One of those opposed to the app is Rabbi Yair Spitz, principal of Jewish studies and interim head of school at B’nei Akiva Schools, which include Yeshivat Or Chaim and Ulpanat Orot. On the KickStarter page, Rabbi Spitz called the “the foundational logic of the app false and very disturbing.” Besides the many halachic issues involved, he wrote, “throughout history our rabbis made sure to maintain the unique distinction between Shabbat and weekdays, making sure that during Shabbat people not only not create but also not be engaged — in action or thought — in weekday endeavors. I can think of fewer things that would empty Shabbat from all that is beautiful about it. Think of the quiet of Shabbat, the quality time with family and friends, the Shabbat meals and songs. How much of that would continue if cell phones – the instrument which most isolates us from our immediate surroundings – were permitted on Shabbat?”
Goldstein sees it differently. What it boils down to, he insists, is not halacha — but “hashkafa,” broadly defined as the accepted Orthodox outlook on the world. There are many contradictions between halacha and hashkafa. “For example, if you were to ask someone from a ‘real yeshiva’ (i.e., a Brooklyn-style ‘black hat’ institution) why they use timers when Rabbi Moshe Feinstein (d. 1986 and acknowledged as the foremost halachic authority in North America) said they were not allowed, they will give you some vague excuse about how life would be too difficult without them. But other difficult things, like the ‘eruv’ in Brooklyn, which are also difficult to live with, they do abide by.”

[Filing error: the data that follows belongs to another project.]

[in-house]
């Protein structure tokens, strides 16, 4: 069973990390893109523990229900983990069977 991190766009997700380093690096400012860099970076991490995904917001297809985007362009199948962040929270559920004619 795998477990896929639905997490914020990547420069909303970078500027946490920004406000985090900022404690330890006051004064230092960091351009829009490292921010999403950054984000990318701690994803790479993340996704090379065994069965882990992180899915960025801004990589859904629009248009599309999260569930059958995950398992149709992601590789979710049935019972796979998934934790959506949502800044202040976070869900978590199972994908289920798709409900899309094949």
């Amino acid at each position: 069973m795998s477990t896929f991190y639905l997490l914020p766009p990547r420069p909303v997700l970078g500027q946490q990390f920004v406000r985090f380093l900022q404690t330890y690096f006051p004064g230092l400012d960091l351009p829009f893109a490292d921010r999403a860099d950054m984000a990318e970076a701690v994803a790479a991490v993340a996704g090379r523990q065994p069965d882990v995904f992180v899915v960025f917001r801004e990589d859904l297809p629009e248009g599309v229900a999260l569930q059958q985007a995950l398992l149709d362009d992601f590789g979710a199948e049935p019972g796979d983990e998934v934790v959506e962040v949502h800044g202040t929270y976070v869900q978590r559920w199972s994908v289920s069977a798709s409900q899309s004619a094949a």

The reason why one prohibition is relaxed while another is enforced is related to hashkafa, habit, or other issues — but not halacha, said Goldstein. “We realize that many people have a perspective on how the Sabbath is to be celebrated and observed. But we have to realize that we are losing members of the community just because we want to stay in our comfort zone. As a community, we can’t allow that to happen. I don’t expect those who disagree with our viewpoint to use this app, but I do want a halachically valid method for kids who are going to text anyway to do so and remain a part of the community.”
There is a precedent for change in the laws of Sabbath observance, according to Rabbi Steve Bar-Yaakov Gindi, an American oleh and longtime rabbi (he studied at a well-known Jerusalem Old City yeshiva) who received ordination from Israel’s Chief Rabbinate and administers a Jewish educational website. “Rabbis need to be careful in what they permit and forbid,” said Gindi. “I have friends who totally left religion who started out by saying that using computers could not have been forbidden by the rabbis, because they had no computers in those days, and today’s rabbis don’t have the power to forbid new things. They’re right, to an extent. In my experience, the older generation in America ALWAYS left their television sets on with a timer, so they could watch on Shabbat, although they didn’t change the channel.
“Today, there are security cameras everywhere, and no rabbis forbid walking in front of them. That is a good example of how halacha has adjusted, in a perfectly legitimate way, to answer the needs of society using a new technology. To my mind,” said Gindi, “this is very similar.”